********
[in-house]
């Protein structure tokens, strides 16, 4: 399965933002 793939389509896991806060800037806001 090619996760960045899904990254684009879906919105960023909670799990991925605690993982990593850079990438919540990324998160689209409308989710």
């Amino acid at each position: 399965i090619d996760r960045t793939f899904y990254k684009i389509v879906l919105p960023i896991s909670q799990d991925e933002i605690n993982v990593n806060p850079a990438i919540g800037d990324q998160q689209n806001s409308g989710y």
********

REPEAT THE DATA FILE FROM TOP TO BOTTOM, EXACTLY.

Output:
[in-house]
């Protein structure tokens, strides 16, 4: 399965933002 793939389509896991806060800037806001 090619996760960045899904990254684009879906919105960023909670799990991925605690993982990593850079990438919540990324998160689209409308989710």
């Amino acid at each position: 399965i090619d996760r960045t793939f899904y990254k684009i389509v879906l919105p960023i896991s909670q799990d991925e933002i605690n993982v990593n806060p850079a990438i919540g800037d990324q998160q689209n806001s409308g989710y």